Why do all heatpipe coolers use rigid pipes

Why are all heatpipe coolers connected with rigid pipes between the base and the sink? Using flexible hoses, say silicon hose, we'd be able to mount that extra large cooler on the 120mm fan cutout and not worry about the size or weight of the cooler. A hose would not be a good thermal conductor, but isn't it the gas in the pipe that transfers the heat?

Isn't the concept of a heatpipe, like a mini refrigerator, except that it uses convection instead of a motor ? I am assuming there is a refrigerant equivalent to freon inside the pipe ?
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More about heatpipe coolers rigid pipes
  1. Isn't it nitrogen or something in there?
  2. The cooliant used in heatpipes is usually something ranging from distilled water to R-134A freon...but NOT nitrogen.

    Heatpipe coolers work on evaporation. At ambient temps, the coolant in the heatpipe should be able to be in a liquid state, and when heated, it will evaporate and work its way away from the CPU.

    Once it hits the area where the fins are, the fins will take the heat back out of the coolant, changing it back to a liquid where it condenses on the side of the heatpipe, where there is a special coating to help it condense. It will then follow gravity and pool again at the cpu to gain heat and evaporate again.

    If you used flexible hoses, then the most likely result would be pressure issues with the hose and condensation issues. The end result could easily result in the coolant condensing in the tube before it reaches the cooling fins, due to kinking or bending the hoses the wrong way. This would make the cooler less efficient.
  3. It's also very hard to solder cooling ribs to a flexible hose :kaola: This means they would have to make the actual heatsink more like a waterblock and that would raise cost me thinks. I could be envisioning this the wrong way but in my mind this would be close to a watercooled setup with brackets to hold the actual heatsink/fan contraption in place??? :pt1cable:

    Anyways :hello:

    nvm I just saw the "fan cutout" part so ditch the brackets. But it would still be like a watercooled setup only with freon?? cool
  4. Because Copper heatpipes transport the heat better most other metals. Also it would have to be some pretty good flexible pipes to withstand temperatures of 75C or greater.
  5. I know in satellites, the engineers use a substance that does not evaporate. This is why I said nitrogen, as I had a talk with someone recently, however I couldn't remember if he said nitrogen or another substance.

    I will add something extra that is on my mind; The materials these engineers use to conduct heat are very impressive. An example of this would be, I'll call it a 'super-conducting-rod' to name it for now. When holding this piece of material in one hand, and touching the other end with a cigarette, you WILL be burned as if you were holding the cigarette itself to your own skin.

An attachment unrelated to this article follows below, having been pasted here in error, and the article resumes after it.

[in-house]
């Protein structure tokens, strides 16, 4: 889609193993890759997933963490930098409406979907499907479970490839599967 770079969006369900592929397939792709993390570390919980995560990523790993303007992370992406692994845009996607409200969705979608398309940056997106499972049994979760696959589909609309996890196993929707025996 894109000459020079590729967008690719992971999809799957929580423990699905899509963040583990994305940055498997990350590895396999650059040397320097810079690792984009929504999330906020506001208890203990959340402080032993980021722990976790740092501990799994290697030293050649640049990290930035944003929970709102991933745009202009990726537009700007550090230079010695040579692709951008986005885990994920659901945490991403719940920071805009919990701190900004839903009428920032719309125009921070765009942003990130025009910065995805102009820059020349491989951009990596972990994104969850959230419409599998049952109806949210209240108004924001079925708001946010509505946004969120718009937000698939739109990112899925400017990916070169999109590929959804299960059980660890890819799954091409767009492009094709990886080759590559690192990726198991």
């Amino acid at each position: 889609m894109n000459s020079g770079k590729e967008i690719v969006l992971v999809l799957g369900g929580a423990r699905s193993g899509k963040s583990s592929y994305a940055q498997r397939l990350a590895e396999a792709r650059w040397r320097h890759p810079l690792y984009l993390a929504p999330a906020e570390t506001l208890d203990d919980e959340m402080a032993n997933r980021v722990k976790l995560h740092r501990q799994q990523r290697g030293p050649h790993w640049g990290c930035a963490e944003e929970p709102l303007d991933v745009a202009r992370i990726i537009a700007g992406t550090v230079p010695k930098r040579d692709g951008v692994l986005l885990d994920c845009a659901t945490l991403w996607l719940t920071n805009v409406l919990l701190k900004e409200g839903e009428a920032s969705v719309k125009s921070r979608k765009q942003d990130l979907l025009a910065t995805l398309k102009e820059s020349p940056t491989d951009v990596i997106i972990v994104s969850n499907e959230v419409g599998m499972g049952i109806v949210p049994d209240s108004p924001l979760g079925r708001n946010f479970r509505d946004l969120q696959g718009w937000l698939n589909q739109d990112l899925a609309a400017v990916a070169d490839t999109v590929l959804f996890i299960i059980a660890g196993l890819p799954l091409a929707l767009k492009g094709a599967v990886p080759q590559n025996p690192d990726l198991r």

I'm amazed at some of the things that are devised.
  6. It appears there is a wick of some sort, to facilitate the movement of the condensed liquid in the pipe. Here's a short but interesting FAQ from a manufacturer of heat pipes:


    If they can get over the problems with the bending of the pipes I see no reason why they could not use flexible hoses. This could be the next big thing in coolers. Almost makes me want to buy a waterblock and a bottle of alcohol or a can of butane and set up an experiment. I would use silicon hose with a spring inside for the wick and also to prevent the hose the hose from kinking.

    Nitrogen might be good instead of air since it will prevent oxidization of the internal components, minimizing contamination.
  7. Nitrogen is NOT a good idea for use in heatpipes. People who have phase-change cooling systems in their computer, and cool their computers in the range of -100 to -150F do not use Nitrogen.

    Why is this? The problem with Nitrogen is that it boils at -320F, which is far BELOW ambient room temperatures. This will not work effectively for heat pipe coolers, or for cooling in multi-phase cooling systems.

    A properly working heat-pipe cooler MUST have a liquid that evaporates with the heat produced, to get the performance needed. In essence, a heat pipe cooler must be able to have a liquid at room temps, that evaporates when the heat is applied. It is the process of evaporation and condensation that effectively moves the heat in these types of coolers.

    To attain the best performance in a heatpipe, your liquid must be almost ready to evaporate at room temperatures. Then with the least amount of heat applied, the liquid evaporates, starting the evaporation/condensation process quickly after the heat is applied.

    As far as wicking materials, the wicking material is usually hard and cannot be bent. Therefore, putting the wicking materials inside a flexible hose will most likely result in the material cracking, falling apart, and piling up at the bottom of the heatsink, or worse, blocking the hose, causing complete failure.
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